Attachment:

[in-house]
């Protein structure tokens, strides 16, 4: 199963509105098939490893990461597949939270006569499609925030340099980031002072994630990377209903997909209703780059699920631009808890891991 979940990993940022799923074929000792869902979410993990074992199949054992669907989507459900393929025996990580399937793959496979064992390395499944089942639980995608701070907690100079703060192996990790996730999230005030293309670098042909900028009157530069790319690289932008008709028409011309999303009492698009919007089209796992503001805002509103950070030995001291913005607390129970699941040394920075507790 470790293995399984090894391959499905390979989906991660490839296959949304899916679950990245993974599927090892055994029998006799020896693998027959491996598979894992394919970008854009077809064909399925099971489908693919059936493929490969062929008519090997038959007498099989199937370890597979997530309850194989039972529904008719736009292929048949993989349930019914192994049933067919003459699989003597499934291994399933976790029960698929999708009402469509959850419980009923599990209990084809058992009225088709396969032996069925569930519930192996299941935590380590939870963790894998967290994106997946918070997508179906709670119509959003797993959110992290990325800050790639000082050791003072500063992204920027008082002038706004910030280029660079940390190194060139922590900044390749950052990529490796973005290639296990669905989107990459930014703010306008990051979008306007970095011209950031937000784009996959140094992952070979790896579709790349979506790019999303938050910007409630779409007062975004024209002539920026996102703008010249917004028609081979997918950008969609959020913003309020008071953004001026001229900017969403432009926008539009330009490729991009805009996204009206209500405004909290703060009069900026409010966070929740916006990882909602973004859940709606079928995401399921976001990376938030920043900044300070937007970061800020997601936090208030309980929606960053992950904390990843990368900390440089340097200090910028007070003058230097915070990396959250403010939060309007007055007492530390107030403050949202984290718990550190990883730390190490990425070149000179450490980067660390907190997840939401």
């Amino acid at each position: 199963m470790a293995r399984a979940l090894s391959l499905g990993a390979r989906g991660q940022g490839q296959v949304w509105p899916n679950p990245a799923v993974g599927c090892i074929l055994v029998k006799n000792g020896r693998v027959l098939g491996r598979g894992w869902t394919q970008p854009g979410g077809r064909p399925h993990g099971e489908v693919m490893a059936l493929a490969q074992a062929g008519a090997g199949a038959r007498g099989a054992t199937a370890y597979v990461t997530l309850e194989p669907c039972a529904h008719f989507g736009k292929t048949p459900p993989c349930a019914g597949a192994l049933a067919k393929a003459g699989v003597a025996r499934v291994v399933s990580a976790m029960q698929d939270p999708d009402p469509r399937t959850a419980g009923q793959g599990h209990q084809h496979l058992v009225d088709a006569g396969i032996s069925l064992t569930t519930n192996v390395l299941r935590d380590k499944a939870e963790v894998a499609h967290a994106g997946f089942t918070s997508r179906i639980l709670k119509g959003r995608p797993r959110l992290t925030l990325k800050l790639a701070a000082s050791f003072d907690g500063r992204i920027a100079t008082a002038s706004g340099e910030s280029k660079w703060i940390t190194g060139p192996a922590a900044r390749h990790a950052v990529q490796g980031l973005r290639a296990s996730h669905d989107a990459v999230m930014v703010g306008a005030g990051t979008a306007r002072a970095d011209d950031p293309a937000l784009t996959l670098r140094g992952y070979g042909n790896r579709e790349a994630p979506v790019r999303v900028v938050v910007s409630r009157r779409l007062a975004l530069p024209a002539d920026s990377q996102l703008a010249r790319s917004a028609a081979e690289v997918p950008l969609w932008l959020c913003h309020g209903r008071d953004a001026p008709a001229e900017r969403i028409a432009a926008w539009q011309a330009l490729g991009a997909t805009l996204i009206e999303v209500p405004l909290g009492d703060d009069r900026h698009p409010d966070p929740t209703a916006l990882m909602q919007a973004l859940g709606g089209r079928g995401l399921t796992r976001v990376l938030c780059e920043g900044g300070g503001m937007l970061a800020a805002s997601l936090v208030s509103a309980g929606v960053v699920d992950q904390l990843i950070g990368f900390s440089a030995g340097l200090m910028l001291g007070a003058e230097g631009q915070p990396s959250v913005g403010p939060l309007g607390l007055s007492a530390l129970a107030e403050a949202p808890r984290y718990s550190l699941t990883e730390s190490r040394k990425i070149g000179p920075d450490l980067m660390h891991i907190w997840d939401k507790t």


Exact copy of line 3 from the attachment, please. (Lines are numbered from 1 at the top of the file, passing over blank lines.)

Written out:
């Amino acid at each position: 199963m470790a293995r399984a979940l090894s391959l499905g990993a390979r989906g991660q940022g490839q296959v949304w509105p899916n679950p990245a799923v993974g599927c090892i074929l055994v029998k006799n000792g020896r693998v027959l098939g491996r598979g894992w869902t394919q970008p854009g979410g077809r064909p399925h993990g099971e489908v693919m490893a059936l493929a490969q074992a062929g008519a090997g199949a038959r007498g099989a054992t199937a370890y597979v990461t997530l309850e194989p669907c039972a529904h008719f989507g736009k292929t048949p459900p993989c349930a019914g597949a192994l049933a067919k393929a003459g699989v003597a025996r499934v291994v399933s990580a976790m029960q698929d939270p999708d009402p469509r399937t959850a419980g009923q793959g599990h209990q084809h496979l058992v009225d088709a006569g396969i032996s069925l064992t569930t519930n192996v390395l299941r935590d380590k499944a939870e963790v894998a499609h967290a994106g997946f089942t918070s997508r179906i639980l709670k119509g959003r995608p797993r959110l992290t925030l990325k800050l790639a701070a000082s050791f003072d907690g500063r992204i920027a100079t008082a002038s706004g340099e910030s280029k660079w703060i940390t190194g060139p192996a922590a900044r390749h990790a950052v990529q490796g980031l973005r290639a296990s996730h669905d989107a990459v999230m930014v703010g306008a005030g990051t979008a306007r002072a970095d011209d950031p293309a937000l784009t996959l670098r140094g992952y070979g042909n790896r579709e790349a994630p979506v790019r999303v900028v938050v910007s409630r009157r779409l007062a975004l530069p024209a002539d920026s990377q996102l703008a010249r790319s917004a028609a081979e690289v997918p950008l969609w932008l959020c913003h309020g209903r008071d953004a001026p008709a001229e900017r969403i028409a432009a926008w539009q011309a330009l490729g991009a997909t805009l996204i009206e999303v209500p405004l909290g009492d703060d009069r900026h698009p409010d966070p929740t209703a916006l990882m909602q919007a973004l859940g709606g089209r079928g995401l399921t796992r976001v990376l938030c780059e920043g900044g300070g503001m937007l970061a800020a805002s997601l936090v208030s509103a309980g929606v960053v699920d992950q904390l990843i950070g990368f900390s440089a030995g340097l200090m910028l001291g007070a003058e230097g631009q915070p990396s959250v913005g403010p939060l309007g607390l007055s007492a530390l129970a107030e403050a949202p808890r984290y718990s550190l699941t990883e730390s190490r040394k990425i070149g000179p920075d450490l980067m660390h891991i907190w997840d939401k507790t």